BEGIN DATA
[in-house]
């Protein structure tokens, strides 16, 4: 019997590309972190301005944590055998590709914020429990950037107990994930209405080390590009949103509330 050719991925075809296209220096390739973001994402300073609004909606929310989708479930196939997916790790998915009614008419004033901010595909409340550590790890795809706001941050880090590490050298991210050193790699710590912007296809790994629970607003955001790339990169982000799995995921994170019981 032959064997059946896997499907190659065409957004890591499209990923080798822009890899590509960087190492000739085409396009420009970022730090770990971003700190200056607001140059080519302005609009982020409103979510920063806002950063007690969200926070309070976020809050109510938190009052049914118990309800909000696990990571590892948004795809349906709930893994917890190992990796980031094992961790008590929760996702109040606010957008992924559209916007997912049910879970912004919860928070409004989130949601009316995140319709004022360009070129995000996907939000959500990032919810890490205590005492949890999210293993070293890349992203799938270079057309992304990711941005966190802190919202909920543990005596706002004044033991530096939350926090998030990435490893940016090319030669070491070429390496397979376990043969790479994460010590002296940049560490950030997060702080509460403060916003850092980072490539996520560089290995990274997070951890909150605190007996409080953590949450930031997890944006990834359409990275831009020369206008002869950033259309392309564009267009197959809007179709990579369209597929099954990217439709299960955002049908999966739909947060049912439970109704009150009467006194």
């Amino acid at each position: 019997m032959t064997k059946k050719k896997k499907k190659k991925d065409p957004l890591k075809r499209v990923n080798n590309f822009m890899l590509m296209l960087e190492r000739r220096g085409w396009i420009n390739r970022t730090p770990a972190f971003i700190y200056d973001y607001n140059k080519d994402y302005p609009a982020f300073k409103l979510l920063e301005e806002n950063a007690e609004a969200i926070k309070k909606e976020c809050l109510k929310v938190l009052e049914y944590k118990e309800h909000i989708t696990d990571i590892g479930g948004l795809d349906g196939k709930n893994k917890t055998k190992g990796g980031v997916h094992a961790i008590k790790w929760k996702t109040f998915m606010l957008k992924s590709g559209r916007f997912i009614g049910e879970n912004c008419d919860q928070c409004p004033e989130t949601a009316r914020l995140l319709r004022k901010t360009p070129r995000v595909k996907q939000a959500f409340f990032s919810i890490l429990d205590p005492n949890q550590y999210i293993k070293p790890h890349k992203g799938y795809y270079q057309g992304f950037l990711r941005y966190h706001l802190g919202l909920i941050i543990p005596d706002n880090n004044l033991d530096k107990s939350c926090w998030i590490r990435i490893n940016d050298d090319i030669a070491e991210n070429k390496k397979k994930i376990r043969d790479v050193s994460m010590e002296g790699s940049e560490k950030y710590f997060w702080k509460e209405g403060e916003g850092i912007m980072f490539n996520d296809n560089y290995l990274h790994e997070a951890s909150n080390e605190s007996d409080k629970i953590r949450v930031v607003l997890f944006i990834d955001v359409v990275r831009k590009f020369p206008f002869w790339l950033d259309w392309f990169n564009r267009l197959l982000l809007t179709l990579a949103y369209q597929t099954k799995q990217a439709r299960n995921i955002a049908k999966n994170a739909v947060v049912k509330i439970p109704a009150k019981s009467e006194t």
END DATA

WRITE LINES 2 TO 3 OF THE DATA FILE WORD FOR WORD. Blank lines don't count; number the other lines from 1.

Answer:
């Protein structure tokens, strides 16, 4: 019997590309972190301005944590055998590709914020429990950037107990994930209405080390590009949103509330 050719991925075809296209220096390739973001994402300073609004909606929310989708479930196939997916790790998915009614008419004033901010595909409340550590790890795809706001941050880090590490050298991210050193790699710590912007296809790994629970607003955001790339990169982000799995995921994170019981 032959064997059946896997499907190659065409957004890591499209990923080798822009890899590509960087190492000739085409396009420009970022730090770990971003700190200056607001140059080519302005609009982020409103979510920063806002950063007690969200926070309070976020809050109510938190009052049914118990309800909000696990990571590892948004795809349906709930893994917890190992990796980031094992961790008590929760996702109040606010957008992924559209916007997912049910879970912004919860928070409004989130949601009316995140319709004022360009070129995000996907939000959500990032919810890490205590005492949890999210293993070293890349992203799938270079057309992304990711941005966190802190919202909920543990005596706002004044033991530096939350926090998030990435490893940016090319030669070491070429390496397979376990043969790479994460010590002296940049560490950030997060702080509460403060916003850092980072490539996520560089290995990274997070951890909150605190007996409080953590949450930031997890944006990834359409990275831009020369206008002869950033259309392309564009267009197959809007179709990579369209597929099954990217439709299960955002049908999966739909947060049912439970109704009150009467006194």
């Amino acid at each position: 019997m032959t064997k059946k050719k896997k499907k190659k991925d065409p957004l890591k075809r499209v990923n080798n590309f822009m890899l590509m296209l960087e190492r000739r220096g085409w396009i420009n390739r970022t730090p770990a972190f971003i700190y200056d973001y607001n140059k080519d994402y302005p609009a982020f300073k409103l979510l920063e301005e806002n950063a007690e609004a969200i926070k309070k909606e976020c809050l109510k929310v938190l009052e049914y944590k118990e309800h909000i989708t696990d990571i590892g479930g948004l795809d349906g196939k709930n893994k917890t055998k190992g990796g980031v997916h094992a961790i008590k790790w929760k996702t109040f998915m606010l957008k992924s590709g559209r916007f997912i009614g049910e879970n912004c008419d919860q928070c409004p004033e989130t949601a009316r914020l995140l319709r004022k901010t360009p070129r995000v595909k996907q939000a959500f409340f990032s919810i890490l429990d205590p005492n949890q550590y999210i293993k070293p790890h890349k992203g799938y795809y270079q057309g992304f950037l990711r941005y966190h706001l802190g919202l909920i941050i543990p005596d706002n880090n004044l033991d530096k107990s939350c926090w998030i590490r990435i490893n940016d050298d090319i030669a070491e991210n070429k390496k397979k994930i376990r043969d790479v050193s994460m010590e002296g790699s940049e560490k950030y710590f997060w702080k509460e209405g403060e916003g850092i912007m980072f490539n996520d296809n560089y290995l990274h790994e997070a951890s909150n080390e605190s007996d409080k629970i953590r949450v930031v607003l997890f944006i990834d955001v359409v990275r831009k590009f020369p206008f002869w790339l950033d259309w392309f990169n564009r267009l197959l982000l809007t179709l990579a949103y369209q597929t099954k799995q990217a439709r299960n995921i955002a049908k999966n994170a739909v947060v049912k509330i439970p109704a009150k019981s009467e006194t």